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Lancashire


From Wikipedia, the free encyclopedia

Lancashire
Geography
Status Ceremonial & (smaller) Non-metropolitan county
Origin Historic
Region North West England
Area
- Total
- Admin. council
- Admin. area
Ranked 17th
3,075 km²
Ranked 16th
2,903 km²
Admin HQ Preston
ISO 3166-2 GB-LAN
ONS code 30
NUTS 3 UKD43
Demographics
Population
- Total (2004 est.
)
- Density
- Admin. council
- Admin. pop.
Ranked

/ km²
Ranked
Ethnicity 93.4% White
5.3% S. Asian
Politics

Lancashire County Council
http://www.lancashire.gov.uk/
Executive
Members of Parliament
  • Janet Anderson
  • David Borrow
  • Rosie Cooper
  • Nigel Evans
  • Mark Hendrick
  • Lindsay Hoyle
  • Joan Humble
  • Michael Jack
  • Gordon Marsden
  • Greg Pope
  • Gordon Prentice
  • Geraldine Smith
  • Jack Straw
  • Kitty Ussher
  • Ben Wallace

Districts
  1. West Lancashire
  2. Chorley
  3. South Ribble
  4. Fylde
  5. Preston
  6. Wyre
  7. Lancaster
  8. Ribble Valley
  9. Pendle
  10. Burnley
  11. Rossendale
  12. Hyndburn
  13. Blackpool (Unitary)
  14. Blackburn with Darwen (Unitary)

Lancashire is a county and duchy palatine in the North West of England, bounded to the west by the Irish Sea. It takes its name from the city of Lancaster, though the county council is currently based at Preston. Commonly, Lancashire is referred to by the abbreviation Lancs, originally used by the Royal Mail.

The Red Rose of Lancaster is the traditional symbol for the House of Lancaster, immortalized in the verse "In the battle for England's head/York was white, Lancaster red" (referring to the 15th century War of the Roses), and is the county flower 1.

Ths highest point within the traditional borders of Lancashire is Coniston Old Man in the Lake District at 803m (2,634 ft). The highest point of the post-1974 county is Gragareth, near Whernside, which reaches a height of 627m (2,057 ft)2. (Green Hill, near to Gragareth has also been cited as the county top).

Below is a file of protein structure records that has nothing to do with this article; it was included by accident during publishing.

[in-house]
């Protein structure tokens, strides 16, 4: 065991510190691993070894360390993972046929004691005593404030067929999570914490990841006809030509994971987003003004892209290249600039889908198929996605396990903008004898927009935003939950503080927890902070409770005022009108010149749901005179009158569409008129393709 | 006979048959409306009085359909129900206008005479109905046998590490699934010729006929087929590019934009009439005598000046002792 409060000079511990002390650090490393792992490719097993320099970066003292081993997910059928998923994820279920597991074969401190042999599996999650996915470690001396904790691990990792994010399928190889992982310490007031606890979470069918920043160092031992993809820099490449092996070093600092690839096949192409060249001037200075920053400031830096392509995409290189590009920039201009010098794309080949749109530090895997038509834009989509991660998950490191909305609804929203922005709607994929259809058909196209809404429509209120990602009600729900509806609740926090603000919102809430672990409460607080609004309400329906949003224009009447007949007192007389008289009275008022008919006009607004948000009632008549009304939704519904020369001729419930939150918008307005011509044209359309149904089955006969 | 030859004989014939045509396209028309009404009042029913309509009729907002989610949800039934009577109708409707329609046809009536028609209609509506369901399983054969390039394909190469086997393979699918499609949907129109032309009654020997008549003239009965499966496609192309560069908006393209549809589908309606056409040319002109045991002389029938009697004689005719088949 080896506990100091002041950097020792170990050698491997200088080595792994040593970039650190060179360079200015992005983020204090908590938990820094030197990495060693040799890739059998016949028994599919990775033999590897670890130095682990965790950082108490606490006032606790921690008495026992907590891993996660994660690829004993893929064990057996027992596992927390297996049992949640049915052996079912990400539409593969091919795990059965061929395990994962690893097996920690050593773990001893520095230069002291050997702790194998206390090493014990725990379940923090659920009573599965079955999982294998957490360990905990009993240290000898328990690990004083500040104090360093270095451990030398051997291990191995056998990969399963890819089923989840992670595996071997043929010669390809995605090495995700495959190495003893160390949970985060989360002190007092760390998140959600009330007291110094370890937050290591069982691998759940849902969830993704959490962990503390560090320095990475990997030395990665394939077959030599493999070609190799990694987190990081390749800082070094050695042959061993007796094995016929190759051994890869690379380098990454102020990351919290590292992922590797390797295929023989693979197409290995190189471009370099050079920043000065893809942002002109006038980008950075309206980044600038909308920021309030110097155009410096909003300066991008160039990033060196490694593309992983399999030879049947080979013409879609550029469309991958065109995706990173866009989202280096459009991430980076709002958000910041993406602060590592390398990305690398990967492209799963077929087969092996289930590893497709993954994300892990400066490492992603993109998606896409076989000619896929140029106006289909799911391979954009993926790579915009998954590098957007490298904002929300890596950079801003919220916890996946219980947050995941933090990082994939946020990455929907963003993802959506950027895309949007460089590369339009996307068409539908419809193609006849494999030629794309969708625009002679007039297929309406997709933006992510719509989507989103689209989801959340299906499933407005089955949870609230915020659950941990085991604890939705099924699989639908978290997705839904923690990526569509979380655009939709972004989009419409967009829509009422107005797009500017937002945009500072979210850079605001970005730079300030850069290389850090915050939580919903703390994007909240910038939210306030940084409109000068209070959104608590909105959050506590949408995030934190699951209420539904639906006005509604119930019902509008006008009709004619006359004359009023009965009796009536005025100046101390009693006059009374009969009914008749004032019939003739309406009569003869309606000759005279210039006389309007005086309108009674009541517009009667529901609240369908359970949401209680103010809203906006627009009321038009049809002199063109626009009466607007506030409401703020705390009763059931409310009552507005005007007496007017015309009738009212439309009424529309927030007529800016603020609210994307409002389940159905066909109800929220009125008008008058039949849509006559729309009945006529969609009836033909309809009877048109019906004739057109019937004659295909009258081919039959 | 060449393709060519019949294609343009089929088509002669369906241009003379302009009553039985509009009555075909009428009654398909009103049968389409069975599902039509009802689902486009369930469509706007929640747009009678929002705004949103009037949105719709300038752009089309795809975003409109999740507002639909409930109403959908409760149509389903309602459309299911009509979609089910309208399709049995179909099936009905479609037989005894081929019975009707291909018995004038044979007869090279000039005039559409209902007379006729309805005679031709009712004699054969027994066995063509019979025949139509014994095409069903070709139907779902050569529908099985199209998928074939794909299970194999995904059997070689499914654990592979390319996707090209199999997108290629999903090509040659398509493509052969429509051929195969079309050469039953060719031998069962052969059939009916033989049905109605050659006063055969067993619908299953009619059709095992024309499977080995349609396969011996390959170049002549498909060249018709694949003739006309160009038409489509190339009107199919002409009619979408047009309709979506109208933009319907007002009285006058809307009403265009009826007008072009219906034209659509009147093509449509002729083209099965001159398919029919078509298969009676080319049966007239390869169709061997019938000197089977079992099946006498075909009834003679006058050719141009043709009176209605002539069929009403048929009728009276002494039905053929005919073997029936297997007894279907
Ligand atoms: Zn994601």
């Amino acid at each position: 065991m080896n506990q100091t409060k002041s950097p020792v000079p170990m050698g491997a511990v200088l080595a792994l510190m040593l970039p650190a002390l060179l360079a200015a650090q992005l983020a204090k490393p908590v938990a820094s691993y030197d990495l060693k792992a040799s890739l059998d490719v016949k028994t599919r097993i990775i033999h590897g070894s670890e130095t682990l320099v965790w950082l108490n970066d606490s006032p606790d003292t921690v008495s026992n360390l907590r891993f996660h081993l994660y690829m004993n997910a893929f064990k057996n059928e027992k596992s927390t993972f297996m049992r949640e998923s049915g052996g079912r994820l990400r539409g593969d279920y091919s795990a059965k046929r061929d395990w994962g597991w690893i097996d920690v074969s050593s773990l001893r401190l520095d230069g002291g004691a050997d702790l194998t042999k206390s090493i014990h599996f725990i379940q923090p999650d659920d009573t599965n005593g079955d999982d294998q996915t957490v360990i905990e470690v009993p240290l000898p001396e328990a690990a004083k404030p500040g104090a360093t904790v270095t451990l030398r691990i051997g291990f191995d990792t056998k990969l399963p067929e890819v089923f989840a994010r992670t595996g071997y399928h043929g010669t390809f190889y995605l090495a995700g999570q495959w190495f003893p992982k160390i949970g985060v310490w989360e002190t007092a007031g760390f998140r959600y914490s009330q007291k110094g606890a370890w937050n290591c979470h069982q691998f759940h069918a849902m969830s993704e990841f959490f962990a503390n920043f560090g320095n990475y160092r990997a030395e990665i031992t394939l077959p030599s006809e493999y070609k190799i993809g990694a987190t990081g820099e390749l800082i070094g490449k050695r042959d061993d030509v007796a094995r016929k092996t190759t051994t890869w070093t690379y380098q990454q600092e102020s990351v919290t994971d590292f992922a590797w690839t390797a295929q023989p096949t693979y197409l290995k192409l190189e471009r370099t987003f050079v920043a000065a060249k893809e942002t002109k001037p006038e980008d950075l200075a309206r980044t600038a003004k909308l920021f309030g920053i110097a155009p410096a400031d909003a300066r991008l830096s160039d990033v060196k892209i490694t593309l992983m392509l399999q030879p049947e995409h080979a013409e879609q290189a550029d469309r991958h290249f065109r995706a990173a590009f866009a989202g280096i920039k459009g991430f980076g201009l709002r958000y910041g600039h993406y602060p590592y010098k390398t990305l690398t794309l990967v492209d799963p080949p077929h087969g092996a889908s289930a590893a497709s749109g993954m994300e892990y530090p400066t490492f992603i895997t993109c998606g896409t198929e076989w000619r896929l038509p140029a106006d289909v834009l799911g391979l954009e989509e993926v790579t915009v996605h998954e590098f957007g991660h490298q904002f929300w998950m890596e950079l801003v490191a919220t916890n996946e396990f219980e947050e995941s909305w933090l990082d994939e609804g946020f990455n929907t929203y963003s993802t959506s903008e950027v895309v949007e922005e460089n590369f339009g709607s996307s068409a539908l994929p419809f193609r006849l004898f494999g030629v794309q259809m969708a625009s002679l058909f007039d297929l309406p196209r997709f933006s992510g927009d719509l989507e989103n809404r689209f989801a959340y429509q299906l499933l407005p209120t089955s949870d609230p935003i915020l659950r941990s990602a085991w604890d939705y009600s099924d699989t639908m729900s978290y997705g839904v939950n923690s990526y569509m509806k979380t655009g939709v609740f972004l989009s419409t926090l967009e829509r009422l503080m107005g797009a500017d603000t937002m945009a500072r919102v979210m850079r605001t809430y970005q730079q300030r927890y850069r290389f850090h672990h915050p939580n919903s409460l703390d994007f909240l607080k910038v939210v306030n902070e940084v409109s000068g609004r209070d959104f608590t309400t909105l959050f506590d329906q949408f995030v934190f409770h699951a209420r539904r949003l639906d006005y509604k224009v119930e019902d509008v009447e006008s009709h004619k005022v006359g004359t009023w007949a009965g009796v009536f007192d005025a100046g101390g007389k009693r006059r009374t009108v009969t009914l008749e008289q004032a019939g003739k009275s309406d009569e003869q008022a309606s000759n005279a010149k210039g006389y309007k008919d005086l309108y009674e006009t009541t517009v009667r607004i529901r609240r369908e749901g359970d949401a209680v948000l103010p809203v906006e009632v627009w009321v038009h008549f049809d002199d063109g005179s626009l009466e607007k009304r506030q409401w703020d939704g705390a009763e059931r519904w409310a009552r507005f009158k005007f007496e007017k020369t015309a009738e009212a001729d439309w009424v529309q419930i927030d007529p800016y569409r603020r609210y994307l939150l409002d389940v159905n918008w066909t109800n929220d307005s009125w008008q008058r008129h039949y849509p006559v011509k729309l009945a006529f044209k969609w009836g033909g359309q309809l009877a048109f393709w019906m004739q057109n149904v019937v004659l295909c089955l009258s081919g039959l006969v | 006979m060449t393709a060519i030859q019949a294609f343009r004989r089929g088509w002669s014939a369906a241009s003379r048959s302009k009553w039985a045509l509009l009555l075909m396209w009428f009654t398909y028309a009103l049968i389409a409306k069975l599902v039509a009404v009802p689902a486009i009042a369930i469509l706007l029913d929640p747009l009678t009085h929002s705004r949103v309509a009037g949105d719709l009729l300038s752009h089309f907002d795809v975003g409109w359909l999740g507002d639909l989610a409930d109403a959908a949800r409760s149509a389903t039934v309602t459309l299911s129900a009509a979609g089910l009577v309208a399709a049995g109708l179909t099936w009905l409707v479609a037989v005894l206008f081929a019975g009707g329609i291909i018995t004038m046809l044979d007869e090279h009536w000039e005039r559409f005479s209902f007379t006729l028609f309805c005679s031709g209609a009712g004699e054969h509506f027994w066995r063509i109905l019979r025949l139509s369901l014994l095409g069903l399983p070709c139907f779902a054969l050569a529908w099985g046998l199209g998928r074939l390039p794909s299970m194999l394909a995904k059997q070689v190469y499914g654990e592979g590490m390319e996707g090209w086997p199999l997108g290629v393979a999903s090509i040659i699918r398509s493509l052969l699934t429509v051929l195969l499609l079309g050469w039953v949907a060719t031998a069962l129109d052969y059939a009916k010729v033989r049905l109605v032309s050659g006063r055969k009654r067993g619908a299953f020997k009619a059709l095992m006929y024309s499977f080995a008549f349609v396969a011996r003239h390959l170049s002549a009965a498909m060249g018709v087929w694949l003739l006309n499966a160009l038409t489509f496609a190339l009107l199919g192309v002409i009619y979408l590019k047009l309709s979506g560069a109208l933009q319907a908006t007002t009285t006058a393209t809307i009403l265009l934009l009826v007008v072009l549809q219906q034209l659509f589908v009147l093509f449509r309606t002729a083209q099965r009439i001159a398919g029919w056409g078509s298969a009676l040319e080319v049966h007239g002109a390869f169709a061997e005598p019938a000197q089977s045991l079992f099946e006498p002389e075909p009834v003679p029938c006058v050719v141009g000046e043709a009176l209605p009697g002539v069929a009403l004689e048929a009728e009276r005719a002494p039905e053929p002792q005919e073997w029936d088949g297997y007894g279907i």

History

Main article: History of Lancashire

The county was established in 1183. In the Domesday Book, its lands had been treated as part of Cheshire (whose northern boundary had been the River Ribble) and of Yorkshire. It bordered on Cumberland, Westmorland, Yorkshire, and Cheshire.

It is traditionally divided into the six hundreds of Amounderness, Blackburn, Leyland, Lonsdale, Salford and West Derby. Lonsdale was further partitioned into Lonsdale North, which was the detached part north of Morecambe Bay (also known as Furness), and Lonsdale South.

By the census of 1971 the population of Lancashire had reached 5,129,416, making it then the most populous county in the UK.

A particular form of the The Loyal Toast is still in regular local use: 'The Queen, Duke of Lancaster'. See also Duchy of Lancaster.

Environs and divisions

The ceremonial county currently borders on Cumbria, North Yorkshire, West Yorkshire, and the metropolitan counties of Greater Manchester, and Merseyside; and contains the unitary authorities of Blackpool and Blackburn with Darwen.

Administrative Lancashire is divided into a number of local government districts. Currently these are Burnley, Chorley, Fylde, Hyndburn, Lancaster, Pendle, Preston, the Ribble Valley, Rossendale, South Ribble, West Lancashire, and Wyre.

Some parts of the traditional county now fall under the counties of West Yorkshire, North Yorkshire, Cheshire, Merseyside, Greater Manchester and Cumbria.

Historic administrative divisions

The modern administrative area is now much smaller than that of the traditional county due to a local government reform. In 1889 an administrative county of Lancashire was created, covering the historic county except for county boroughs such as Liverpool and Manchester. The area covered by the Lord-Lieutenant (termed now a ceremonial county) continued to cover the entirety of the administrative county along with the county boroughs, and thus was expanded slightly whenever boroughs annexed areas in other neighbouring counties. Examples of this include Wythenshawe (an area of Manchester south of the River Mersey and historically in Cheshire), and southern Warrington. This area also did not cover the western part of Todmorden, where the traditional border between Lancashire and Yorkshire runs through the middle of the town.

On April 1, 1974, under the Local Government Act 1972, the administrative county of Lancashire was abolished, as were the county boroughs. By this time the south of the county had become nearly entirely urbanised, and thus became part of two new metropolitan counties. The south-western part became part of Merseyside, the south-eastern part was incorporated into Greater Manchester. The new county of Cumbria took the Furness exclave.

Warrington and Widnes, rather than become part of Greater Manchester or Merseyside were instead made part of the new non-metropolitan county of Cheshire. The Bowland Rural District and Barnoldswick from the West Riding of Yorkshire became part of the new Lancashire.

In 1998 the county borough system re-appeared in all but name, when Blackpool and Blackburn with Darwen became independent unitary authorities. They remain part of Lancashire for ceremonial purposes, however, and are still covered by county level public services such as the Lancashire Constabulary, etc.

Rejected options for change